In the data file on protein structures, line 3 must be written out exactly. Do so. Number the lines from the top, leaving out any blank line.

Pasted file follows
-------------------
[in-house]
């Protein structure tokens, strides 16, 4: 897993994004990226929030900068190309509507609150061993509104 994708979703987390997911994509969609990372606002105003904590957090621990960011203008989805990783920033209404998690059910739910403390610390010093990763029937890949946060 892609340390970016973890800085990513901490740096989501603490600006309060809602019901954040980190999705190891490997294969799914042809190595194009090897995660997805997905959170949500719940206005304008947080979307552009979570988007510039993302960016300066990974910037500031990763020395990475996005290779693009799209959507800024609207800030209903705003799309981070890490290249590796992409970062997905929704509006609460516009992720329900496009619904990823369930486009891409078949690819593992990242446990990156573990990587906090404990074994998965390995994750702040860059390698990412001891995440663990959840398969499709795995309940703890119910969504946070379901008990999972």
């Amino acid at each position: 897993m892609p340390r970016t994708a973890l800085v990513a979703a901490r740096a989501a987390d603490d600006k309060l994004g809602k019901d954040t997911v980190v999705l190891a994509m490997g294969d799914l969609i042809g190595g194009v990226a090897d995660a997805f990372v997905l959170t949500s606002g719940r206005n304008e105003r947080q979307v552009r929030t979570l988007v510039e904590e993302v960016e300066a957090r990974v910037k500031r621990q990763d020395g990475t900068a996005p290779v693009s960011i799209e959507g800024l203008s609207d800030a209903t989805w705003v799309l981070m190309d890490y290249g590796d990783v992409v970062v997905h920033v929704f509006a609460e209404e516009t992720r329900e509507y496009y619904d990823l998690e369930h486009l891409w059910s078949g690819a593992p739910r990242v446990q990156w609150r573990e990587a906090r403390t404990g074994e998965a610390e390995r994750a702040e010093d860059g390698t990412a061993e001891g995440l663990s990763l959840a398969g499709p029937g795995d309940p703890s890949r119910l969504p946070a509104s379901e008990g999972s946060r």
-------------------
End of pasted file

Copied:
């Amino acid at each position: 897993m892609p340390r970016t994708a973890l800085v990513a979703a901490r740096a989501a987390d603490d600006k309060l994004g809602k019901d954040t997911v980190v999705l190891a994509m490997g294969d799914l969609i042809g190595g194009v990226a090897d995660a997805f990372v997905l959170t949500s606002g719940r206005n304008e105003r947080q979307v552009r929030t979570l988007v510039e904590e993302v960016e300066a957090r990974v910037k500031r621990q990763d020395g990475t900068a996005p290779v693009s960011i799209e959507g800024l203008s609207d800030a209903t989805w705003v799309l981070m190309d890490y290249g590796d990783v992409v970062v997905h920033v929704f509006a609460e209404e516009t992720r329900e509507y496009y619904d990823l998690e369930h486009l891409w059910s078949g690819a593992p739910r990242v446990q990156w609150r573990e990587a906090r403390t404990g074994e998965a610390e390995r994750a702040e010093d860059g390698t990412a061993e001891g995440l663990s990763l959840a398969g499709p029937g795995d309940p703890s890949r119910l969504p946070a509104s379901e008990g999972s946060r």